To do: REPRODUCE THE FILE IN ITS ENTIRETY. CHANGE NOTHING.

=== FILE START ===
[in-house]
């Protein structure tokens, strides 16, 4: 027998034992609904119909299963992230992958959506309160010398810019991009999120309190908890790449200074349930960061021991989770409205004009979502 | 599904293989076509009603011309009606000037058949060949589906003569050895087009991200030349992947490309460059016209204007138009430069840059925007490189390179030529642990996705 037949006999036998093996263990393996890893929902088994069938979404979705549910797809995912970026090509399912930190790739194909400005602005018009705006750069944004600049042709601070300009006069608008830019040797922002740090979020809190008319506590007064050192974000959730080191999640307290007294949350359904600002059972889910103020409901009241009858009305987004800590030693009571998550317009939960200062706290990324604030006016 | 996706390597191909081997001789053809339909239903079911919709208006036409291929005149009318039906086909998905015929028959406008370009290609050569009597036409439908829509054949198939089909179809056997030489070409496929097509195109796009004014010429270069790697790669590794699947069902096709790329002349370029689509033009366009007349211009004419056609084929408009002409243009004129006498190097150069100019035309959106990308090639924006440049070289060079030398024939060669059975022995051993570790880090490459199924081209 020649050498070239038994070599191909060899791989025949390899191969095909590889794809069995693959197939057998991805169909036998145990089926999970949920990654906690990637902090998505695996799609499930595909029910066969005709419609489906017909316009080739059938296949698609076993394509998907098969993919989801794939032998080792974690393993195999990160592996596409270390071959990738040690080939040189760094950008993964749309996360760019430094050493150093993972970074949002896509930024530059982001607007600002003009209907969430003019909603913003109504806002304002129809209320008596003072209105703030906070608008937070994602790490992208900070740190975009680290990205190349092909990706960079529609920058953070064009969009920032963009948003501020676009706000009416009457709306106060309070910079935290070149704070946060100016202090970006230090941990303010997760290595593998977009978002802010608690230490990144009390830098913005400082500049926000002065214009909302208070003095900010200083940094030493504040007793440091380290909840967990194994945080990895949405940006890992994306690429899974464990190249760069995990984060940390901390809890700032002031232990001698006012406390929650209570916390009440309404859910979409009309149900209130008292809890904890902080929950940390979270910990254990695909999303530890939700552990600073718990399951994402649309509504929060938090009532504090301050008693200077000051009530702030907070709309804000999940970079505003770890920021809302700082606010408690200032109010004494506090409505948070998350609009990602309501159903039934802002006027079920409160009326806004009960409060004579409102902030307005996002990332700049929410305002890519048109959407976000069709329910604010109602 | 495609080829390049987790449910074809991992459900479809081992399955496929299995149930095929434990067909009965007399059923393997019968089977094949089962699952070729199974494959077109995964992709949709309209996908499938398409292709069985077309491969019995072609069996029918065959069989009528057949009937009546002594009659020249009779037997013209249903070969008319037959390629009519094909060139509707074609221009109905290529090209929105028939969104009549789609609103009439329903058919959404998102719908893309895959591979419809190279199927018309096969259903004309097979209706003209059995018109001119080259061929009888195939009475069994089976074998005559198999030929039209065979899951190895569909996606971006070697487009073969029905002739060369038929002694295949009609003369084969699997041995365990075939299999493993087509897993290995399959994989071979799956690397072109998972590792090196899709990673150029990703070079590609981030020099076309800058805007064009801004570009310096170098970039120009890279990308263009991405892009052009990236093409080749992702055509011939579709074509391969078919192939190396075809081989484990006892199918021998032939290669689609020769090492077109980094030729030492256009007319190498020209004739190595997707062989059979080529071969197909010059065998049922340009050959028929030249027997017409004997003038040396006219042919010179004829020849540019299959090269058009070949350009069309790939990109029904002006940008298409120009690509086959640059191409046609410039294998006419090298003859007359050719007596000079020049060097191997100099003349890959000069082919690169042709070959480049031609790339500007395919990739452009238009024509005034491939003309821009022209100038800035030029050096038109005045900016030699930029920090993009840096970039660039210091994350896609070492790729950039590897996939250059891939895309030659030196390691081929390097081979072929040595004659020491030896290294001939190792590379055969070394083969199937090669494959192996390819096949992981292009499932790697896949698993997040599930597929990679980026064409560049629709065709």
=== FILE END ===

[in-house]
């Protein structure tokens, strides 16, 4: 027998034992609904119909299963992230992958959506309160010398810019991009999120309190908890790449200074349930960061021991989770409205004009979502 | 599904293989076509009603011309009606000037058949060949589906003569050895087009991200030349992947490309460059016209204007138009430069840059925007490189390179030529642990996705 037949006999036998093996263990393996890893929902088994069938979404979705549910797809995912970026090509399912930190790739194909400005602005018009705006750069944004600049042709601070300009006069608008830019040797922002740090979020809190008319506590007064050192974000959730080191999640307290007294949350359904600002059972889910103020409901009241009858009305987004800590030693009571998550317009939960200062706290990324604030006016 | 996706390597191909081997001789053809339909239903079911919709208006036409291929005149009318039906086909998905015929028959406008370009290609050569009597036409439908829509054949198939089909179809056997030489070409496929097509195109796009004014010429270069790697790669590794699947069902096709790329002349370029689509033009366009007349211009004419056609084929408009002409243009004129006498190097150069100019035309959106990308090639924006440049070289060079030398024939060669059975022995051993570790880090490459199924081209 020649050498070239038994070599191909060899791989025949390899191969095909590889794809069995693959197939057998991805169909036998145990089926999970949920990654906690990637902090998505695996799609499930595909029910066969005709419609489906017909316009080739059938296949698609076993394509998907098969993919989801794939032998080792974690393993195999990160592996596409270390071959990738040690080939040189760094950008993964749309996360760019430094050493150093993972970074949002896509930024530059982001607007600002003009209907969430003019909603913003109504806002304002129809209320008596003072209105703030906070608008937070994602790490992208900070740190975009680290990205190349092909990706960079529609920058953070064009969009920032963009948003501020676009706000009416009457709306106060309070910079935290070149704070946060100016202090970006230090941990303010997760290595593998977009978002802010608690230490990144009390830098913005400082500049926000002065214009909302208070003095900010200083940094030493504040007793440091380290909840967990194994945080990895949405940006890992994306690429899974464990190249760069995990984060940390901390809890700032002031232990001698006012406390929650209570916390009440309404859910979409009309149900209130008292809890904890902080929950940390979270910990254990695909999303530890939700552990600073718990399951994402649309509504929060938090009532504090301050008693200077000051009530702030907070709309804000999940970079505003770890920021809302700082606010408690200032109010004494506090409505948070998350609009990602309501159903039934802002006027079920409160009326806004009960409060004579409102902030307005996002990332700049929410305002890519048109959407976000069709329910604010109602 | 495609080829390049987790449910074809991992459900479809081992399955496929299995149930095929434990067909009965007399059923393997019968089977094949089962699952070729199974494959077109995964992709949709309209996908499938398409292709069985077309491969019995072609069996029918065959069989009528057949009937009546002594009659020249009779037997013209249903070969008319037959390629009519094909060139509707074609221009109905290529090209929105028939969104009549789609609103009439329903058919959404998102719908893309895959591979419809190279199927018309096969259903004309097979209706003209059995018109001119080259061929009888195939009475069994089976074998005559198999030929039209065979899951190895569909996606971006070697487009073969029905002739060369038929002694295949009609003369084969699997041995365990075939299999493993087509897993290995399959994989071979799956690397072109998972590792090196899709990673150029990703070079590609981030020099076309800058805007064009801004570009310096170098970039120009890279990308263009991405892009052009990236093409080749992702055509011939579709074509391969078919192939190396075809081989484990006892199918021998032939290669689609020769090492077109980094030729030492256009007319190498020209004739190595997707062989059979080529071969197909010059065998049922340009050959028929030249027997017409004997003038040396006219042919010179004829020849540019299959090269058009070949350009069309790939990109029904002006940008298409120009690509086959640059191409046609410039294998006419090298003859007359050719007596000079020049060097191997100099003349890959000069082919690169042709070959480049031609790339500007395919990739452009238009024509005034491939003309821009022209100038800035030029050096038109005045900016030699930029920090993009840096970039660039210091994350896609070492790729950039590897996939250059891939895309030659030196390691081929390097081979072929040595004659020491030896290294001939190792590379055969070394083969199937090669494959192996390819096949992981292009499932790697896949698993997040599930597929990679980026064409560049629709065709």